Throwable thrown = null;
    try {
        while (!isInterrupted())
            runTask(getTaskFromWorkQueue());
    } catch (Throwable e) {
        thrown = e;
    } finally {
        threadExited(this, thrown);
    }
}

Uncaught Exception Handlers

The previous section offered a proactive approach to the problem of unchecked exceptions. The Thread API also provides the UncaughtExceptionHandler facility, which lets you detect when a thread dies due to an uncaught exception. The two approaches are complementary: taken together, they provide defense-indepth against thread leakage.

When a thread exits due to an uncaught exception, the JVM reports this event to an application-provided UncaughtExceptionHandler (see Listing 7.24); if no handler exists, the default behavior is to print the stack trace to System.err.[8]

[8] Before Java 5.0, the only way to control the UncaughtExceptionHandler was by subclassing THReadGroup. In Java 5.0 and later, you can set an UncaughtExceptionHandler on a per-thread basis with THRead.setUncaughtExceptionHandler, and can also set the default UncaughtExceptionHandler with Thread.setDefaultUncaughtExceptionHandler. However, only one of these handlers is calledfirst the JVM looks for a per-thread handler, then for a THReadGroup handler. The default handler implementation in THReadGroup delegates to its parent thread group, and so on up the chain until one of the ThreadGroup handlers deals with the uncaught exception or it bubbles up to the toplevel thread group. The top-level thread group handler delegates to the default system handler (if one exists; the default is none) and otherwise prints the stack trace to the console.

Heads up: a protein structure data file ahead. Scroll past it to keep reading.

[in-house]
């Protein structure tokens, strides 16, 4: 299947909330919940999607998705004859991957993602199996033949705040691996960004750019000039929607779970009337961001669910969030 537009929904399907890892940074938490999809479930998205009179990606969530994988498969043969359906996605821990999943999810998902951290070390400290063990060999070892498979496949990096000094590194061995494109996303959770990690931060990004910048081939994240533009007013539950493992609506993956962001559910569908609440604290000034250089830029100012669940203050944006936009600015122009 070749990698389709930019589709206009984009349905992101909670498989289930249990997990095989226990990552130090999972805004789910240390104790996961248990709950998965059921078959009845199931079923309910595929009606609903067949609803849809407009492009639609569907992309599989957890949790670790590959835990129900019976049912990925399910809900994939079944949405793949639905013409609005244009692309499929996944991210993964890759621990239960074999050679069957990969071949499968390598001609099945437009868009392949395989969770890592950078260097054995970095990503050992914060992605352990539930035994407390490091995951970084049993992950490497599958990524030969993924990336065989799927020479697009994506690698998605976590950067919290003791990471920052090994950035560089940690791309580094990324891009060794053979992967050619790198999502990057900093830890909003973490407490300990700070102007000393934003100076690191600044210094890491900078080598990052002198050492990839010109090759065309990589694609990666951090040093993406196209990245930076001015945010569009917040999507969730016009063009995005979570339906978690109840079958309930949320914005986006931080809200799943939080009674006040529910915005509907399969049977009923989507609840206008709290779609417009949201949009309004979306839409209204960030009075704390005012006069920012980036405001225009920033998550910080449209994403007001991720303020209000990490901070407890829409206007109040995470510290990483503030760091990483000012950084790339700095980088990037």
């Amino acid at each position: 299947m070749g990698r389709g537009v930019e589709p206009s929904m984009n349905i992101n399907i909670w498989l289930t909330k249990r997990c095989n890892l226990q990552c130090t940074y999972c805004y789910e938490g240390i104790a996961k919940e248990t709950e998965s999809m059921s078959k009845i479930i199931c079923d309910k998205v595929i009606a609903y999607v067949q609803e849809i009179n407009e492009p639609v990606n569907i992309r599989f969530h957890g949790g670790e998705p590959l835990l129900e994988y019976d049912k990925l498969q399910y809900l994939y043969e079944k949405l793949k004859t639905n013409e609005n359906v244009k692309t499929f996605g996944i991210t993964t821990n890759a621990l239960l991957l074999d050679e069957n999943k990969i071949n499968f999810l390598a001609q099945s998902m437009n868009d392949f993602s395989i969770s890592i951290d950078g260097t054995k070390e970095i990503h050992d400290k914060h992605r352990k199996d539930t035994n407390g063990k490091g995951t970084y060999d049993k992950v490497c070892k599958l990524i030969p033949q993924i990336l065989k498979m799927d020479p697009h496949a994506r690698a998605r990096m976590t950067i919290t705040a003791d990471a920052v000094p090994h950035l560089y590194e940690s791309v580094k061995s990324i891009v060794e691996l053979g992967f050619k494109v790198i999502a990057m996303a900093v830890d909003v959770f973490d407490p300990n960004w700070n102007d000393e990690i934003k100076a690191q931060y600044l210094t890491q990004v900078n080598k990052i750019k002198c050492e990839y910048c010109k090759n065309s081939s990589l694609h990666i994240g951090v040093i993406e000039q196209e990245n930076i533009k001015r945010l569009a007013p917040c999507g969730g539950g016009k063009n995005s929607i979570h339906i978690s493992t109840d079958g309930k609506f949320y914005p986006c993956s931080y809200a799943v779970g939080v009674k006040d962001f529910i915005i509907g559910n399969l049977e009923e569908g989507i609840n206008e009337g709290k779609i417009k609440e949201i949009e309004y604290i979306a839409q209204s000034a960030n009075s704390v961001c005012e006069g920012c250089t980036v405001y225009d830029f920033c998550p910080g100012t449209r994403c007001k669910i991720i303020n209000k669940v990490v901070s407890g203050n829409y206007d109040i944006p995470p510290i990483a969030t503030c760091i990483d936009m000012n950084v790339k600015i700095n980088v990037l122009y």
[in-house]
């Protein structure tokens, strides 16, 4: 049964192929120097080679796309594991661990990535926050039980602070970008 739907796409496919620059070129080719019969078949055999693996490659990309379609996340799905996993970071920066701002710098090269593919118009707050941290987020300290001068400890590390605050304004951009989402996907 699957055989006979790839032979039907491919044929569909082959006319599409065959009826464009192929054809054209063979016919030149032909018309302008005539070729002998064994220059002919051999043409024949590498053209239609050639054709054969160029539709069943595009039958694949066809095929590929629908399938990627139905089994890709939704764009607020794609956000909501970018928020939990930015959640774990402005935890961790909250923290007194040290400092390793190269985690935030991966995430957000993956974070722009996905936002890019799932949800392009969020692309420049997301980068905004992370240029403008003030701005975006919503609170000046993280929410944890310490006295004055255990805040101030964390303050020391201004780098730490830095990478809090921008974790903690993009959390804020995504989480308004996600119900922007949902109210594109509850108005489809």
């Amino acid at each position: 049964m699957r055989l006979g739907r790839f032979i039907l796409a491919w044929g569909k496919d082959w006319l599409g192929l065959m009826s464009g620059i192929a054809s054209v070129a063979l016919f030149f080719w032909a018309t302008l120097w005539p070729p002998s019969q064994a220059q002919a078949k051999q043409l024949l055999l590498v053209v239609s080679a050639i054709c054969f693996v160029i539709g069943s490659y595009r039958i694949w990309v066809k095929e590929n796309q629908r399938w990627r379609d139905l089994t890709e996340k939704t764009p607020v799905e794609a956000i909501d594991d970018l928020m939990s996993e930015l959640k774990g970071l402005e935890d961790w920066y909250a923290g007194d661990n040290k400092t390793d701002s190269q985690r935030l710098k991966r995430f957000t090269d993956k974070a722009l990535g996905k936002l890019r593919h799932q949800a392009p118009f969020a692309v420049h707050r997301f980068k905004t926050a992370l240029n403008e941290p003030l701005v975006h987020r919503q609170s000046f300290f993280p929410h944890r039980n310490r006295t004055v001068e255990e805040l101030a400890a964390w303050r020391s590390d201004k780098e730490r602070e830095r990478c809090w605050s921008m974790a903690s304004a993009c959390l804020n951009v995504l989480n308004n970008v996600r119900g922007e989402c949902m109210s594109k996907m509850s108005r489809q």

Listing 7.24. UncaughtExceptionHandler Interface.

public interface UncaughtExceptionHandler {
    void uncaughtException(Thread t, Throwable e);
}

What the handler should do with an uncaught exception depends on your quality-of-service requirements. The most common response is to write an error message and stack trace to the application log, as shown in Listing 7.25. Handlers can also take more direct action, such as trying to restart the thread, shutting down the application, paging an operator, or other corrective or diagnostic action.

Listing 7.25. UncaughtExceptionHandler that Logs the Exception.

public class UEHLogger implements Thread.UncaughtExceptionHandler {
    public void uncaughtException(Thread t, Throwable e) {
        Logger logger = Logger.getAnonymousLogger();
        logger.log(Level.SEVERE,
              "Thread terminated with exception: " + t.getName(),
              e);
    }
}

In long-running applications, always use uncaught exception handlers for all threads that at least log the exception.


To set an UncaughtExceptionHandler for pool threads, provide a THReadFactory to the ThreadPoolExecutor constructor. (As with all thread manipulation, only the thread's owner should change its UncaughtExceptionHandler.) The standard thread pools allow an uncaught task exception to terminate the pool thread, but use a try-finally block to be notified when this happens so the thread can be replaced. Without an uncaught exception handler or other failure notification mechanism, tasks can appear to fail silently, which can be very confusing. If you want to be notified when a task fails due to an exception so that you can take some task-specific recovery action, either wrap the task with a Runnable or Callable that catches the exception or override the afterExecute hook in THReadPoolExecutor.

Somewhat confusingly, exceptions thrown from tasks make it to the uncaught exception handler only for tasks submitted with execute; for tasks submitted with submit, any thrown exception, checked or not, is considered to be part of the task's return status. If a task submitted with submit terminates with an exception, it is rethrown by Future.get, wrapped in an ExecutionException.